GOOD NEIGHBOURS: Henare and Katie Gage want their neighbours to know that growing medicinal cannabis will not worsen the region’s drug problem or crime. Photo Troy Baker D7828-09

AN OTAKIRI couple who plan to start a medicinal cannabis operation hope the stigma attached to marijuana won’t affect their relationship with the community.

Henare and Katie Gage began researching the potential of growing medicinal cannabis when Mr Gage’s father was diagnosed with cancer.

“My dad got sick, that’s what brought us back home. He had prostate cancer that developed into bone cancer. We looked at all sorts of avenues because he wasn’t taking too well to the medication he was given,” he said.

“From his radiation therapy, he just went downhill. The doctors said it had spread through his body.”

He said they tried all types of natural healing ideas such as fruit diets to alleviate his father’s cancer and pain but his health continued to decline.

What happened to his father hardened his and his wife’s desire to help those with cancer.

After 10 years of research, they found many people who would benefit from medicinal cannabis but couldn’t gain access.

“We have come across a lot of people through this process who are looking for alternatives to synthetic medication,” he said.

Despite a large amount of science supporting the benefits of medicinal cannabis, the public attitude was still shaped by prohibition laws, he said.

“We’ve been in this process for a few years now. It’s been hard because of the stigma behind it.”

Operating under the name Whakaari Enterprises, they have founded a board of nine investors. The company has received encouragement from individual members of Whakatane and Kawerau district councils to continue forward.

“There are a lot of people from all walks of life who support this,” Mr Gage said.

“It is a very controlled substance. It all has to be medicinal grade. It’s on a corporate level, you have MPs that are supporting this.”

Medicinal grade cannabis is lower in tetrahydrocannabinol (THC), the ingredient that causes euphoria, and higher in cannabidiol (CBD) – believed to be the source of the plant’s medicinal component.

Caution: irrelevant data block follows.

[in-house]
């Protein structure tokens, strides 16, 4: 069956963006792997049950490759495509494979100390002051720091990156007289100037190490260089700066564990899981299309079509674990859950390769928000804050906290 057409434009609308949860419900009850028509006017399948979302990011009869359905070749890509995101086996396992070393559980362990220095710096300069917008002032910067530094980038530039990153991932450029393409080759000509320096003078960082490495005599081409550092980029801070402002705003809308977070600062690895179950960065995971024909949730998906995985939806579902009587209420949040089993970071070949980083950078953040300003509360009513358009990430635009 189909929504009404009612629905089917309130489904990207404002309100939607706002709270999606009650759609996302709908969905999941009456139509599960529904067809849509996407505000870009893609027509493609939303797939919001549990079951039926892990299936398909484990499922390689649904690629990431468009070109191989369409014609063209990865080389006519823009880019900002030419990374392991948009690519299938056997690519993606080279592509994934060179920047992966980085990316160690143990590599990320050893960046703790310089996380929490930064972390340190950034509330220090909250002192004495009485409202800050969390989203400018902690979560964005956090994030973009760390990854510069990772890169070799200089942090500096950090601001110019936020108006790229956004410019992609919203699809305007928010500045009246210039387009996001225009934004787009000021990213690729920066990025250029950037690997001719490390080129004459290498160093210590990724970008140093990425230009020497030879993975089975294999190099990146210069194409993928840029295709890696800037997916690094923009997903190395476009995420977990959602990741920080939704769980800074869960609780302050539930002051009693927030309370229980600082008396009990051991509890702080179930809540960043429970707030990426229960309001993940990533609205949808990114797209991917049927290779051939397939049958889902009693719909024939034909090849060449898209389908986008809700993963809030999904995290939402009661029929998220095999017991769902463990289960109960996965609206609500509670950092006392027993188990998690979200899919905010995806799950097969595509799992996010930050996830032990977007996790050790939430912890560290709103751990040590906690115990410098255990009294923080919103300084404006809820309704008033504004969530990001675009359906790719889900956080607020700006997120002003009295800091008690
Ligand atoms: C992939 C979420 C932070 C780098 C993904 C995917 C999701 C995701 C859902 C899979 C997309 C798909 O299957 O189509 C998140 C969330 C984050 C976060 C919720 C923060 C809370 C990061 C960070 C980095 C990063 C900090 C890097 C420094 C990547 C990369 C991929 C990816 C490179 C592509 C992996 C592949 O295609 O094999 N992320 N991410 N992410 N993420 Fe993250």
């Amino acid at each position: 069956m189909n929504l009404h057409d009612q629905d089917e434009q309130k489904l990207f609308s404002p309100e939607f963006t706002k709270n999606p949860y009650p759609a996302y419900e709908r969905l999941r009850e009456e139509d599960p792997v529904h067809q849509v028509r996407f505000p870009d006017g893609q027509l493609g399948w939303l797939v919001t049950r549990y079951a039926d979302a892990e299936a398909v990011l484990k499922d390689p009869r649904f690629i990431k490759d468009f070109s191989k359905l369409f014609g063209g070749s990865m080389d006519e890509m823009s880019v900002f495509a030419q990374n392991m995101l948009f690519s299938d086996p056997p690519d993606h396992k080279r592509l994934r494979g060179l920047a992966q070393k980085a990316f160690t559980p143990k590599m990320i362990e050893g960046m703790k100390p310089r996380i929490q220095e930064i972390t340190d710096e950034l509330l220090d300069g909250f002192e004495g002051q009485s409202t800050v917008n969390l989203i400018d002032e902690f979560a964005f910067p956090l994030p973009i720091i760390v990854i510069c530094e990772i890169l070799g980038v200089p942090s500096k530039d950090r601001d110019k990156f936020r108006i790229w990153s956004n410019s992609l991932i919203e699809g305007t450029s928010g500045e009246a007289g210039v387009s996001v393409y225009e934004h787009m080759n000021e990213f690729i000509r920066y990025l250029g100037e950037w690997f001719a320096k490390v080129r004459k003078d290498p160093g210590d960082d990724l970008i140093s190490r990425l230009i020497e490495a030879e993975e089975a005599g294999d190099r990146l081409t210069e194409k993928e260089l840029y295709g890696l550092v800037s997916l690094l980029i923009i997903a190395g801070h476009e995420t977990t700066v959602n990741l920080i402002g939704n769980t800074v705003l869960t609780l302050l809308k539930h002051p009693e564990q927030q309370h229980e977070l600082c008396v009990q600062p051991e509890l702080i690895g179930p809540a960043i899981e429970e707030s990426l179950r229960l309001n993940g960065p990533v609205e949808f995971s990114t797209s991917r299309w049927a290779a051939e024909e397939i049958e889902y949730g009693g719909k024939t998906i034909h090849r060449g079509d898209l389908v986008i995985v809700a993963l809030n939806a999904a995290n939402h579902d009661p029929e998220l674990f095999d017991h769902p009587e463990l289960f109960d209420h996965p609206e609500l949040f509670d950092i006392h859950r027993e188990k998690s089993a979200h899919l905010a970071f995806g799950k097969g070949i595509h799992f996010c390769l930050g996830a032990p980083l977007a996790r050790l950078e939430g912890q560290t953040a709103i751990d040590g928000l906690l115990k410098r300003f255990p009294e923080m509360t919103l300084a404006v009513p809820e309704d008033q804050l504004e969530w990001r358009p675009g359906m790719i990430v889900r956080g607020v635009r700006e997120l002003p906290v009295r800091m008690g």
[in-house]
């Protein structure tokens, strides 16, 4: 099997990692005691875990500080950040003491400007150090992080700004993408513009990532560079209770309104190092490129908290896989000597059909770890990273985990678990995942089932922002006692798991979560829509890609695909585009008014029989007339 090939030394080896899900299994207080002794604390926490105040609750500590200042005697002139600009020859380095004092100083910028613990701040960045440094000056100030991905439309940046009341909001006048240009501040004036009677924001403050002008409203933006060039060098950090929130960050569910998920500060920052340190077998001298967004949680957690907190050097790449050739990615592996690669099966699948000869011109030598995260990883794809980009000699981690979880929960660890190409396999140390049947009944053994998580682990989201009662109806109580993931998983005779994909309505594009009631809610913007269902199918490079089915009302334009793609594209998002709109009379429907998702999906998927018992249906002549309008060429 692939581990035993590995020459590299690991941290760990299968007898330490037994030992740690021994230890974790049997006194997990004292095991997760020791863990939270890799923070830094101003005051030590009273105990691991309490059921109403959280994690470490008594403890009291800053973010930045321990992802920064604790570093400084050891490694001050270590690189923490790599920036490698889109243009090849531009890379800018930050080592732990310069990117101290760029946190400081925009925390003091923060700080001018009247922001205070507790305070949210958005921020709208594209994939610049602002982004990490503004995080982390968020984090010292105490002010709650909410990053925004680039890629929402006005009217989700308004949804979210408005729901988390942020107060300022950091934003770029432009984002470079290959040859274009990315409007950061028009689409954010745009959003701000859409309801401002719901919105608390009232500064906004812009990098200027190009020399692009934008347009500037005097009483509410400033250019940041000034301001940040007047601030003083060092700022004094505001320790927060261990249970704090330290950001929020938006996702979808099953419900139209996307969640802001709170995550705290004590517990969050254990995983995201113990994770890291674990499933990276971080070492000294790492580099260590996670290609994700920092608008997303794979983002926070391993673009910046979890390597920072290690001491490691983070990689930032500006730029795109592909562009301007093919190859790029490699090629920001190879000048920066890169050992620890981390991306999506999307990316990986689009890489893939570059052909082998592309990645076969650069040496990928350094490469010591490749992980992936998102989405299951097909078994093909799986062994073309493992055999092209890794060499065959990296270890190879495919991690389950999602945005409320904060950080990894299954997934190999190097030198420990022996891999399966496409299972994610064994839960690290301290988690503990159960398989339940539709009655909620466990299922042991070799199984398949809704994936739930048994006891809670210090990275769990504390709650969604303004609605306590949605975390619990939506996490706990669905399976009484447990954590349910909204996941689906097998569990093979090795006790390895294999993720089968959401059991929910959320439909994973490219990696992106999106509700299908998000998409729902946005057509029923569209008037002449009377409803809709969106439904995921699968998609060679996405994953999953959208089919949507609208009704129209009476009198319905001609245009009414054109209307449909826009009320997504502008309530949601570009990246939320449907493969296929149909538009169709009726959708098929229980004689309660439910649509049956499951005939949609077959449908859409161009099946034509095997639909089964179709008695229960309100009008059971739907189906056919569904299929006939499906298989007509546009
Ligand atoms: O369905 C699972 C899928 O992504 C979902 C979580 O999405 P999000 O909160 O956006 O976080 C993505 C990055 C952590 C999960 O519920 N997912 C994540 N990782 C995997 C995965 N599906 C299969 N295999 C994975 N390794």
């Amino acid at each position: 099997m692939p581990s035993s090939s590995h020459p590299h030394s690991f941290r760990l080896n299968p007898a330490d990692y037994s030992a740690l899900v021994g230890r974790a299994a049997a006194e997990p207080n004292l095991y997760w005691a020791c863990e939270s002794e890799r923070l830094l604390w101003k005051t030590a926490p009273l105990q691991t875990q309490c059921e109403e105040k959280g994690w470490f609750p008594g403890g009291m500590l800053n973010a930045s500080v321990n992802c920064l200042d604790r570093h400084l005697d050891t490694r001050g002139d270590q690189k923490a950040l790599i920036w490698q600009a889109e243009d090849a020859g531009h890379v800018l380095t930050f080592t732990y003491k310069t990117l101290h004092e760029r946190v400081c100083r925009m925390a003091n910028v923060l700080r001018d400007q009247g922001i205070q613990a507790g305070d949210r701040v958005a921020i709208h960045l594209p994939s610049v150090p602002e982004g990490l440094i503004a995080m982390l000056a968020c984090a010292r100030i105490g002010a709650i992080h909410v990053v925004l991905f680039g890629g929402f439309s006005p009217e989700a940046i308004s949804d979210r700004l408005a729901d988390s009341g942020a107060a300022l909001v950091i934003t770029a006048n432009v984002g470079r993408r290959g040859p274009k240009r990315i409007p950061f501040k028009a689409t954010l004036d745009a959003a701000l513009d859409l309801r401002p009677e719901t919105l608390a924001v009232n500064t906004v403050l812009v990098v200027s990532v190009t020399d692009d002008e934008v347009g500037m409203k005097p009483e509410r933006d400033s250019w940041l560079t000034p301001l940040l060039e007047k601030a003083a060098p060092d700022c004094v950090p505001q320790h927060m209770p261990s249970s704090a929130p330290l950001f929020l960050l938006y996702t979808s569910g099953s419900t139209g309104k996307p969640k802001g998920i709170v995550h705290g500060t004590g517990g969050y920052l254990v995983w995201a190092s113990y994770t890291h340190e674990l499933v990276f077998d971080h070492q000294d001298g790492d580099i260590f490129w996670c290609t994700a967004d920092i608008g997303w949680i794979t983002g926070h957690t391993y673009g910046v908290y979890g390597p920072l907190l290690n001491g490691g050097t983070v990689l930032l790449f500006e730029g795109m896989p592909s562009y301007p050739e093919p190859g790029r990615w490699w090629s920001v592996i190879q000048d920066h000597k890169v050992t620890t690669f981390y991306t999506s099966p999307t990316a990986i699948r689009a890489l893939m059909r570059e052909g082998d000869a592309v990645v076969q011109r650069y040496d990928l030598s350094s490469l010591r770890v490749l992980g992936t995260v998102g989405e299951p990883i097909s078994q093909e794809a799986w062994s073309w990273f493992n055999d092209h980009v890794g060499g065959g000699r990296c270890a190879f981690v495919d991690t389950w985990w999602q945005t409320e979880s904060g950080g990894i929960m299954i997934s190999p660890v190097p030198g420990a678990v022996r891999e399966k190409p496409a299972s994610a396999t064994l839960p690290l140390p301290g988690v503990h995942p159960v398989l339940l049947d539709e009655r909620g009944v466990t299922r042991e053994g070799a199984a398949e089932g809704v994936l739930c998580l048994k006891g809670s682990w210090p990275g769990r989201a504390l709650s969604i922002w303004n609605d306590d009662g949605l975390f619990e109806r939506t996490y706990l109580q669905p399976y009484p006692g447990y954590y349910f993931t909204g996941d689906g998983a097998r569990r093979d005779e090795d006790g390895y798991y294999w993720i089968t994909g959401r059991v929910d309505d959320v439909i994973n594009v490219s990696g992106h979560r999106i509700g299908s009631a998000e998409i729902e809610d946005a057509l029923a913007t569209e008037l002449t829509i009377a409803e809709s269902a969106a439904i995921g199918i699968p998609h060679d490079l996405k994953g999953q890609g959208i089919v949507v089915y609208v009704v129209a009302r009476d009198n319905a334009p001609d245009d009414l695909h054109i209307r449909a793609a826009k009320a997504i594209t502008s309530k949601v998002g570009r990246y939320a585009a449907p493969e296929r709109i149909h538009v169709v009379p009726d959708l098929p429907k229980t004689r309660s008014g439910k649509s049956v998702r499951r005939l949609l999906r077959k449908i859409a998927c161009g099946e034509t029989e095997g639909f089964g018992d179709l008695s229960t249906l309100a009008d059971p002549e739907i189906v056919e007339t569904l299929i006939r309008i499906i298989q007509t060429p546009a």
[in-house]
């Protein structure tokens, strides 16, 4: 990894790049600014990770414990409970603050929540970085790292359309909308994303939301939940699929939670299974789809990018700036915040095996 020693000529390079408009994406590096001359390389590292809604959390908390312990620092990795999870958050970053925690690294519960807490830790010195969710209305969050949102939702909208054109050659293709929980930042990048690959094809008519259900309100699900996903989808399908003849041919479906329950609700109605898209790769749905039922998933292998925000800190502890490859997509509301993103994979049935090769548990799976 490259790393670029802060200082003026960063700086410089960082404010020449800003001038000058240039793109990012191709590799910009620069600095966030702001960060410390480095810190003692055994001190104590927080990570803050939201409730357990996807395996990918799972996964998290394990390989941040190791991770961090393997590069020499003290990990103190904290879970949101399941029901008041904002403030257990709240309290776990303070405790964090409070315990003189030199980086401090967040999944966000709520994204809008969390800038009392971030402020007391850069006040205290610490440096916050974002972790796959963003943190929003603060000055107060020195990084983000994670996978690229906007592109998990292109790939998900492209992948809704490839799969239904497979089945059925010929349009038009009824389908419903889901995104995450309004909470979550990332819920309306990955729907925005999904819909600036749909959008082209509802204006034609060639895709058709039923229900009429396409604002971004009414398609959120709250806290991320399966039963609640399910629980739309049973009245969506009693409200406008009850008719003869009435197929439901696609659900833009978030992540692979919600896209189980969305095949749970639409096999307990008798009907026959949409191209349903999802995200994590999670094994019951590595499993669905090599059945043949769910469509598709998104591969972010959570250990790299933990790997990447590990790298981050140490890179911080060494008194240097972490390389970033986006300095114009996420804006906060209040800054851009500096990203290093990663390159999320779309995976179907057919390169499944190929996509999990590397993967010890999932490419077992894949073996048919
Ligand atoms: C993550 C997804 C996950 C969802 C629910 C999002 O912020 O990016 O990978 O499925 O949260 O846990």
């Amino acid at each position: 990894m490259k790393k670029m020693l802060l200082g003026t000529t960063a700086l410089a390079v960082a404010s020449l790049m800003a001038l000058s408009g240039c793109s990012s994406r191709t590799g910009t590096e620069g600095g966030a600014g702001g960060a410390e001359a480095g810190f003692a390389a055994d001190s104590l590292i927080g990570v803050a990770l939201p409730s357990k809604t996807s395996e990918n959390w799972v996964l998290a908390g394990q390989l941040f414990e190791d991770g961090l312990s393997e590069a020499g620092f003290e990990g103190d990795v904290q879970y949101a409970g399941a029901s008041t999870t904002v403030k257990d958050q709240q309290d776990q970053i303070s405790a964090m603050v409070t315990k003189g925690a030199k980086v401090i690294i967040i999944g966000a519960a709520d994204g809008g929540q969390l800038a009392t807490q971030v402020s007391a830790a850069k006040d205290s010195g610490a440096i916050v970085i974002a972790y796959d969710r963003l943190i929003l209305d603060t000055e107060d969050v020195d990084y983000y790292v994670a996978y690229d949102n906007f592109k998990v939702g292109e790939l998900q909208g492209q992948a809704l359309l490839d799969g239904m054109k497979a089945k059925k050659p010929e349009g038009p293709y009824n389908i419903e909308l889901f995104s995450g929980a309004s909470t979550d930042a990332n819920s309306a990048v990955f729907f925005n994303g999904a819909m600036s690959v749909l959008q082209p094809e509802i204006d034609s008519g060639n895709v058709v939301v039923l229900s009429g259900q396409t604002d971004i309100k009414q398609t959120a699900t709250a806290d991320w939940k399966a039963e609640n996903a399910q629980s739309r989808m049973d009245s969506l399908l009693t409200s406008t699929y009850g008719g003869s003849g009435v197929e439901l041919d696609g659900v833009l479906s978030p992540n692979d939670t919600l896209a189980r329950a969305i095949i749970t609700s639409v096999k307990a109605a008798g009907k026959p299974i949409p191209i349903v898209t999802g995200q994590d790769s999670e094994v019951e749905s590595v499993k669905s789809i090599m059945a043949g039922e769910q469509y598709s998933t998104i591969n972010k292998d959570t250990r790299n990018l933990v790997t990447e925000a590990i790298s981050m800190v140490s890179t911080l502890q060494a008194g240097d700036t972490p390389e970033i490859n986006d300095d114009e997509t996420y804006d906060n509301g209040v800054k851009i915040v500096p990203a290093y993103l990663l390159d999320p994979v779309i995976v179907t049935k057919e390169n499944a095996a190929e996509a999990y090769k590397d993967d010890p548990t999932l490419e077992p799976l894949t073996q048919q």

“The plants we plan to grow aren’t for the black market. We are looking at strains that are high in CBD,” he said.

If approved, the facility could eventually have up to two hectares of covered land to grow the product. But the amount they can produce will be closely regulated.

“That’s all up to the Government. They are looking at growers having quotas. But I can tell you that the market demand is huge and the supply is small,” he said.

He said New Zealand’s climate was ideal for plant growth, a benefit that some countries lack.

With the legalisation of cannabis in other countries, many growers are concentrating on the recreational rather than the medicinal market. That has worsened issues around supply in what are already marginal growing zones.

“First Nations Indians in Canada are trying to grow cannabis in a subarctic climate. That’s not good for cannabis. A lot of money has gone into these organisations but what they are producing isn’t as good as what New Zealand can. That’s why European companies are looking over here,” he said.

“We’ve been speaking with companies in Europe, Australia, Canada and America. They all know New Zealand is coming up and they’re all following this whole thing here.”

He said guidelines surrounding just the research phase of the process were stringent.

Importing seeds from an authorised supplier requires serious Government scrutiny.

Mr Gage said it was almost ironic that he hoped to grow a crop with such a stigma attached to it as his father was a military man with a no-nonsense attitude. He said he was also hopeful that with an easing of the medicinal cannabis laws, more Kiwis would find the help they needed.

“I had that kind of upbringing and it’s kind of unfortunate that it was my dad’s situation that pulled us into this. But along the way we have met a lot of people who want to see change. We’ve met a lot of people in pain who can’t get this sort of medication through the Ministry of Health, so they are moving away from the country,” he said.

“A friend of ours had a tumour and she moved to Australia. She has picked up so much since she’s been on medicinal cannabis.”

mark.rieder@thebeacon.co.nz

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